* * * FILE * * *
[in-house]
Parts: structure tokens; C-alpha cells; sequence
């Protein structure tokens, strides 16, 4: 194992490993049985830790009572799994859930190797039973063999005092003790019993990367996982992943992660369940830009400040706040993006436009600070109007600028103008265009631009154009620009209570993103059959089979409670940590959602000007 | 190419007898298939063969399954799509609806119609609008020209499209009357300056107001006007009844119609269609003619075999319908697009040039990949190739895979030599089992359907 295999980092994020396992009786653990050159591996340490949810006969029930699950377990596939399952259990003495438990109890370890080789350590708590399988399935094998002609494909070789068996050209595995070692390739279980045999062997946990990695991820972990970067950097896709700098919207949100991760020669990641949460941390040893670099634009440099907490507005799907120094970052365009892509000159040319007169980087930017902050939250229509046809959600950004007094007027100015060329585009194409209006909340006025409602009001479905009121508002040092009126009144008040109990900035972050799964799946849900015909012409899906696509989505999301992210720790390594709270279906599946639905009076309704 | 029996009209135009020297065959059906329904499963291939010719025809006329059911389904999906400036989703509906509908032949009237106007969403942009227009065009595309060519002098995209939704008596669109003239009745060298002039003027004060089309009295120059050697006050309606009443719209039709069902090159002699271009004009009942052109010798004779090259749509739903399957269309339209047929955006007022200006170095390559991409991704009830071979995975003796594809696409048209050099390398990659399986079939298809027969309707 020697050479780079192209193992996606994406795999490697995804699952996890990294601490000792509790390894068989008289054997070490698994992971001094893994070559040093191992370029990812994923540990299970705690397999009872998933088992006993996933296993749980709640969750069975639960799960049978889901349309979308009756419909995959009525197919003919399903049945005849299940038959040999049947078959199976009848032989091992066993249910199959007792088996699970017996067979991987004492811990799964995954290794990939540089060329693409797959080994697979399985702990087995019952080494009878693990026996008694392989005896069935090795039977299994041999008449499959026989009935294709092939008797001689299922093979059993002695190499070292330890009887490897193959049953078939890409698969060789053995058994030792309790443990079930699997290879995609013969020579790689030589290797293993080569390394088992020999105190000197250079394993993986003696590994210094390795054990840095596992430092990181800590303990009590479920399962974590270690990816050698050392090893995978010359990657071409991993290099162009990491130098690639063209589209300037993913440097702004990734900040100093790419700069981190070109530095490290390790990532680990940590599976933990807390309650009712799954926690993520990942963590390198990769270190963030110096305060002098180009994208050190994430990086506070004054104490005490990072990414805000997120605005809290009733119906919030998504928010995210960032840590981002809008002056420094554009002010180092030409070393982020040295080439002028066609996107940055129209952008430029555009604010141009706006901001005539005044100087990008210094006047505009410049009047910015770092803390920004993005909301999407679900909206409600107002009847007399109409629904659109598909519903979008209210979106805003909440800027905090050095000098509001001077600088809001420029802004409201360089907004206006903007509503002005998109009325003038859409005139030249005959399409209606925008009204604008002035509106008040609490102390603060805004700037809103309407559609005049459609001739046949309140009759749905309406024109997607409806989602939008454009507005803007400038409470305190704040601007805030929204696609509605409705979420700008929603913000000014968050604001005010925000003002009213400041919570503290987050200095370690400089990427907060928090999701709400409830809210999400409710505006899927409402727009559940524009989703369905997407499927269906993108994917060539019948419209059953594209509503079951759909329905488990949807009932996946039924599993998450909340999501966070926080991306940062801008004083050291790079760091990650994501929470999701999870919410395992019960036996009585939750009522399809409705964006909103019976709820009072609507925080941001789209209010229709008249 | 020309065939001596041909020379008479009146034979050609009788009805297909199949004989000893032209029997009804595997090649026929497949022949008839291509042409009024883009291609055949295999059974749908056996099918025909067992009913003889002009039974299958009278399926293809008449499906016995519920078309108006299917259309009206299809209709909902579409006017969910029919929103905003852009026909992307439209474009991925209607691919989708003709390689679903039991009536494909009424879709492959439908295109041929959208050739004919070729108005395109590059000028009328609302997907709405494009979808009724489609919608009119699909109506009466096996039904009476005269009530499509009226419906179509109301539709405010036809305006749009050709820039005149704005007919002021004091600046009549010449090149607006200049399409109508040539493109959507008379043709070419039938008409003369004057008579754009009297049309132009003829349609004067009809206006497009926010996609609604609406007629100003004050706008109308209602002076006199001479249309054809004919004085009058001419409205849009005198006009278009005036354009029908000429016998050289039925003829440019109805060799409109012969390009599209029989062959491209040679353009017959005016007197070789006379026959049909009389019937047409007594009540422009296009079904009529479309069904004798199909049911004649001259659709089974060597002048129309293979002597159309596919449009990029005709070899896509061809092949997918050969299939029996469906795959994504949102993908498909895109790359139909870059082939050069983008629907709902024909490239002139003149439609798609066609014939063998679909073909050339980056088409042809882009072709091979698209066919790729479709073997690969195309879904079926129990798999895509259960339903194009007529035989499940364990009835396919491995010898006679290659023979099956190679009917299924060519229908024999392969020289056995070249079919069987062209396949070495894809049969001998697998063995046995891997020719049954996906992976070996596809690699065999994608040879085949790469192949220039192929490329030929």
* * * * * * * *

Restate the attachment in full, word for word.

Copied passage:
[in-house]
Parts: structure tokens; C-alpha cells; sequence
């Protein structure tokens, strides 16, 4: 194992490993049985830790009572799994859930190797039973063999005092003790019993990367996982992943992660369940830009400040706040993006436009600070109007600028103008265009631009154009620009209570993103059959089979409670940590959602000007 | 190419007898298939063969399954799509609806119609609008020209499209009357300056107001006007009844119609269609003619075999319908697009040039990949190739895979030599089992359907 295999980092994020396992009786653990050159591996340490949810006969029930699950377990596939399952259990003495438990109890370890080789350590708590399988399935094998002609494909070789068996050209595995070692390739279980045999062997946990990695991820972990970067950097896709700098919207949100991760020669990641949460941390040893670099634009440099907490507005799907120094970052365009892509000159040319007169980087930017902050939250229509046809959600950004007094007027100015060329585009194409209006909340006025409602009001479905009121508002040092009126009144008040109990900035972050799964799946849900015909012409899906696509989505999301992210720790390594709270279906599946639905009076309704 | 029996009209135009020297065959059906329904499963291939010719025809006329059911389904999906400036989703509906509908032949009237106007969403942009227009065009595309060519002098995209939704008596669109003239009745060298002039003027004060089309009295120059050697006050309606009443719209039709069902090159002699271009004009009942052109010798004779090259749509739903399957269309339209047929955006007022200006170095390559991409991704009830071979995975003796594809696409048209050099390398990659399986079939298809027969309707 020697050479780079192209193992996606994406795999490697995804699952996890990294601490000792509790390894068989008289054997070490698994992971001094893994070559040093191992370029990812994923540990299970705690397999009872998933088992006993996933296993749980709640969750069975639960799960049978889901349309979308009756419909995959009525197919003919399903049945005849299940038959040999049947078959199976009848032989091992066993249910199959007792088996699970017996067979991987004492811990799964995954290794990939540089060329693409797959080994697979399985702990087995019952080494009878693990026996008694392989005896069935090795039977299994041999008449499959026989009935294709092939008797001689299922093979059993002695190499070292330890009887490897193959049953078939890409698969060789053995058994030792309790443990079930699997290879995609013969020579790689030589290797293993080569390394088992020999105190000197250079394993993986003696590994210094390795054990840095596992430092990181800590303990009590479920399962974590270690990816050698050392090893995978010359990657071409991993290099162009990491130098690639063209589209300037993913440097702004990734900040100093790419700069981190070109530095490290390790990532680990940590599976933990807390309650009712799954926690993520990942963590390198990769270190963030110096305060002098180009994208050190994430990086506070004054104490005490990072990414805000997120605005809290009733119906919030998504928010995210960032840590981002809008002056420094554009002010180092030409070393982020040295080439002028066609996107940055129209952008430029555009604010141009706006901001005539005044100087990008210094006047505009410049009047910015770092803390920004993005909301999407679900909206409600107002009847007399109409629904659109598909519903979008209210979106805003909440800027905090050095000098509001001077600088809001420029802004409201360089907004206006903007509503002005998109009325003038859409005139030249005959399409209606925008009204604008002035509106008040609490102390603060805004700037809103309407559609005049459609001739046949309140009759749905309406024109997607409806989602939008454009507005803007400038409470305190704040601007805030929204696609509605409705979420700008929603913000000014968050604001005010925000003002009213400041919570503290987050200095370690400089990427907060928090999701709400409830809210999400409710505006899927409402727009559940524009989703369905997407499927269906993108994917060539019948419209059953594209509503079951759909329905488990949807009932996946039924599993998450909340999501966070926080991306940062801008004083050291790079760091990650994501929470999701999870919410395992019960036996009585939750009522399809409705964006909103019976709820009072609507925080941001789209209010229709008249 | 020309065939001596041909020379008479009146034979050609009788009805297909199949004989000893032209029997009804595997090649026929497949022949008839291509042409009024883009291609055949295999059974749908056996099918025909067992009913003889002009039974299958009278399926293809008449499906016995519920078309108006299917259309009206299809209709909902579409006017969910029919929103905003852009026909992307439209474009991925209607691919989708003709390689679903039991009536494909009424879709492959439908295109041929959208050739004919070729108005395109590059000028009328609302997907709405494009979808009724489609919608009119699909109506009466096996039904009476005269009530499509009226419906179509109301539709405010036809305006749009050709820039005149704005007919002021004091600046009549010449090149607006200049399409109508040539493109959507008379043709070419039938008409003369004057008579754009009297049309132009003829349609004067009809206006497009926010996609609604609406007629100003004050706008109308209602002076006199001479249309054809004919004085009058001419409205849009005198006009278009005036354009029908000429016998050289039925003829440019109805060799409109012969390009599209029989062959491209040679353009017959005016007197070789006379026959049909009389019937047409007594009540422009296009079904009529479309069904004798199909049911004649001259659709089974060597002048129309293979002597159309596919449009990029005709070899896509061809092949997918050969299939029996469906795959994504949102993908498909895109790359139909870059082939050069983008629907709902024909490239002139003149439609798609066609014939063998679909073909050339980056088409042809882009072709091979698209066919790729479709073997690969195309879904079926129990798999895509259960339903194009007529035989499940364990009835396919491995010898006679290659023979099956190679009917299924060519229908024999392969020289056995070249079919069987062209396949070495894809049969001998697998063995046995891997020719049954996906992976070996596809690699065999994608040879085949790469192949220039192929490329030929």